Connectors come in various pitches and can have different numbers of rows of pins. The pins of a connector may also be parallel to the PCB surface or at a right angle to it.
PCBs contain one or more integrated circuit chips, which need power to operate. These chips have supply pins to connect them to an external power source. They also have ground pins, which connect them to the ground plane of the PCB. Between the supply and ground pins. there is a decoupling capacitor, which serves to smooth out oscillations. in the voltage supplied to the chip. The opposite end of the decoupling capacitor connects to the ground plane.
One of the main reasons for the use of decoupling capacitors. related to functionality. A decoupling capacitor can act as a charge storage device. When the integrated circuit (IC) requires more current. the decoupling capacitor can provide it through a low inductance path. Because of this, it is best to place decoupling capacitors close to the IC power pins.
Another primary purpose is to reduce the noise put into the power and ground plane pairs and reduce EMI. Two main issues can cause this noise. One is a decoupling capacitor that does not provide adequate current resulting. in the lowering of the voltage at the IC power pin . The other is an intentional current sent between the power. and ground planes using a via with a fast-switching signal.
You should choose the placement and number of decoupling capacitors for a design. based on their two functionalities. Often, distributing the capacitors across the entire board is the best approach. try placing some near the IC ground. and power pins to use. Using the highest value of capacitance is also recommended. and it is best to keep all the capacitors at the same value. You may also want to use a combination of high equal series resistance (ESR) and normal capacitors.
Ground bounce history
As system designers begin to use high performance logic families. to increase system performance. they may run into new problems which before did not raise concern. when lower performance devices utilized. These problems can generally avoided by following a few simple rules. This application note discusses. the subject of ground bounce about high performance CMOS logic families. and offers a set of simple guidelines that will drop system problems due to this phenomenon.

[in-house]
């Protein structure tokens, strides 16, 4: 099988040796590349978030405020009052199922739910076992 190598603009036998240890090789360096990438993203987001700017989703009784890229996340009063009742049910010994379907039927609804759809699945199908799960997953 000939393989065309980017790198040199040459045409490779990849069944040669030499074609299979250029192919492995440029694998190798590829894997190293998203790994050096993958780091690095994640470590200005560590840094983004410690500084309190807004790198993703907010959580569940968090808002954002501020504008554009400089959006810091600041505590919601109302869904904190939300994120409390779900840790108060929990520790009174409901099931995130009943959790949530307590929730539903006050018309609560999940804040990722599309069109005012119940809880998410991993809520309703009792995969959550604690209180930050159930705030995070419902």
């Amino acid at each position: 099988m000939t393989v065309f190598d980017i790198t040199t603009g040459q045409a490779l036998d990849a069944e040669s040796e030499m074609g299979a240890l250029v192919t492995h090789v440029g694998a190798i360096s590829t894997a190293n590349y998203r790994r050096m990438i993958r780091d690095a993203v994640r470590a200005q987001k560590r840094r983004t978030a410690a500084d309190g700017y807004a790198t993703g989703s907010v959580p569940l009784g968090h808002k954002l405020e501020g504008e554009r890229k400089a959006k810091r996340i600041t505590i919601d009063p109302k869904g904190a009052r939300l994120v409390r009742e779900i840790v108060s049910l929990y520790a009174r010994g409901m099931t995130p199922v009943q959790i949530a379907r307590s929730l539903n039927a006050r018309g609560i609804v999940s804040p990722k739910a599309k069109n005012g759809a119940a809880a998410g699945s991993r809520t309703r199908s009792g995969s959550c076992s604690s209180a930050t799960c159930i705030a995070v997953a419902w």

Ground bounce has been a concern to some system designers for many years. Its effects can found in most bipolar and CMOS logic families. But, ground bounce has recently become a major issue. Although new advanced CMOS logic families have edge rates. comparable to advanced bipolar logic devices. CMOS outputs swing almost from rail to rail while bipolar outputs. swing from ground to approximately 3.0V. These edge rates, coupled with the greater voltage swings. found in today’s advanced CMOS logic devices. tend to generate more ground bounce noise than their bipolar counterparts.
In 1982,Fairchild Semiconductor. began to develop FACT (Fairchild Advanced CMOS Technology) logic incorporating. more than three years of experience gained. with FAST (Fairchild Advanced Schottky TTL) logic into the groundwork. As a result. Fairchild was able to understand the important trade-offs. associated with high performance in a logic family. In the bipolar world, these trade-offs were between speed and power. in the CMOS world, the tradeoffs are between speed and ease of use. Utilizing experience gained from FAST products. the FACT family objectives defined to provide the greatest solution. allowing greater system performance while minimizing system design problems. Using FACT devices does need more attention toward circuit design. and board layout than older. slower technologies. The resulting advantages—low power and high performance outweigh these considerations.